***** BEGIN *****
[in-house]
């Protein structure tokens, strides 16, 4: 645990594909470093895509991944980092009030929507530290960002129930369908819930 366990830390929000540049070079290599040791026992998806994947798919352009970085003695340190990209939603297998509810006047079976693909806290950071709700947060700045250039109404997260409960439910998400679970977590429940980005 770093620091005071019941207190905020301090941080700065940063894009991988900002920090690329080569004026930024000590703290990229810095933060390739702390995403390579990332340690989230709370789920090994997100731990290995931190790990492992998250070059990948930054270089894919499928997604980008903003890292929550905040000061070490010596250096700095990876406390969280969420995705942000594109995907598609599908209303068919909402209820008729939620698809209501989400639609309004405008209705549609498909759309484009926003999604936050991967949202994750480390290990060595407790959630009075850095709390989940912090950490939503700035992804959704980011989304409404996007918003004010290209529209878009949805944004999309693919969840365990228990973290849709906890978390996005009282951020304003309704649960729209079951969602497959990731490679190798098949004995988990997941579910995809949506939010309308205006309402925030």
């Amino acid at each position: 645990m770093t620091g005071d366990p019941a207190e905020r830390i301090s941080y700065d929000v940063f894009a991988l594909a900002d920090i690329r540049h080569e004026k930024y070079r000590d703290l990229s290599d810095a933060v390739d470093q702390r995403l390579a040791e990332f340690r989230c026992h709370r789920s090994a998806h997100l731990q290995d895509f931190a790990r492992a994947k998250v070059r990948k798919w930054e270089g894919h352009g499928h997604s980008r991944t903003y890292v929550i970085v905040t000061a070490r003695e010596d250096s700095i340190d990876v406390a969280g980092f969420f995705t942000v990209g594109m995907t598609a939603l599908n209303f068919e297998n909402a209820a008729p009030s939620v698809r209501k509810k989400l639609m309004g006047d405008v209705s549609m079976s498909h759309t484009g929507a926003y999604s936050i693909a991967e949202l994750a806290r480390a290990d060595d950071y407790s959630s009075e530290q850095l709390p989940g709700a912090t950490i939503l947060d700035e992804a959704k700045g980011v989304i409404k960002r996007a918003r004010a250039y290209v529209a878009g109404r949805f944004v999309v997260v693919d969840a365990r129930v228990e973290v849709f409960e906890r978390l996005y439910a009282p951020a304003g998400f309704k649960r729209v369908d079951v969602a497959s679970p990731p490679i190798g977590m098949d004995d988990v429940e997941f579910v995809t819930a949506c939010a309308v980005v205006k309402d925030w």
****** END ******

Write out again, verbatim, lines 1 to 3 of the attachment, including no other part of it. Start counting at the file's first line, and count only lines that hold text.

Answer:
[in-house]
């Protein structure tokens, strides 16, 4: 645990594909470093895509991944980092009030929507530290960002129930369908819930 366990830390929000540049070079290599040791026992998806994947798919352009970085003695340190990209939603297998509810006047079976693909806290950071709700947060700045250039109404997260409960439910998400679970977590429940980005 770093620091005071019941207190905020301090941080700065940063894009991988900002920090690329080569004026930024000590703290990229810095933060390739702390995403390579990332340690989230709370789920090994997100731990290995931190790990492992998250070059990948930054270089894919499928997604980008903003890292929550905040000061070490010596250096700095990876406390969280969420995705942000594109995907598609599908209303068919909402209820008729939620698809209501989400639609309004405008209705549609498909759309484009926003999604936050991967949202994750480390290990060595407790959630009075850095709390989940912090950490939503700035992804959704980011989304409404996007918003004010290209529209878009949805944004999309693919969840365990228990973290849709906890978390996005009282951020304003309704649960729209079951969602497959990731490679190798098949004995988990997941579910995809949506939010309308205006309402925030």
């Amino acid at each position: 645990m770093t620091g005071d366990p019941a207190e905020r830390i301090s941080y700065d929000v940063f894009a991988l594909a900002d920090i690329r540049h080569e004026k930024y070079r000590d703290l990229s290599d810095a933060v390739d470093q702390r995403l390579a040791e990332f340690r989230c026992h709370r789920s090994a998806h997100l731990q290995d895509f931190a790990r492992a994947k998250v070059r990948k798919w930054e270089g894919h352009g499928h997604s980008r991944t903003y890292v929550i970085v905040t000061a070490r003695e010596d250096s700095i340190d990876v406390a969280g980092f969420f995705t942000v990209g594109m995907t598609a939603l599908n209303f068919e297998n909402a209820a008729p009030s939620v698809r209501k509810k989400l639609m309004g006047d405008v209705s549609m079976s498909h759309t484009g929507a926003y999604s936050i693909a991967e949202l994750a806290r480390a290990d060595d950071y407790s959630s009075e530290q850095l709390p989940g709700a912090t950490i939503l947060d700035e992804a959704k700045g980011v989304i409404k960002r996007a918003r004010a250039y290209v529209a878009g109404r949805f944004v999309v997260v693919d969840a365990r129930v228990e973290v849709f409960e906890r978390l996005y439910a009282p951020a304003g998400f309704k649960r729209v369908d079951v969602a497959s679970p990731p490679i190798g977590m098949d004995d988990v429940e997941f579910v995809t819930a949506c939010a309308v980005v205006k309402d925030w």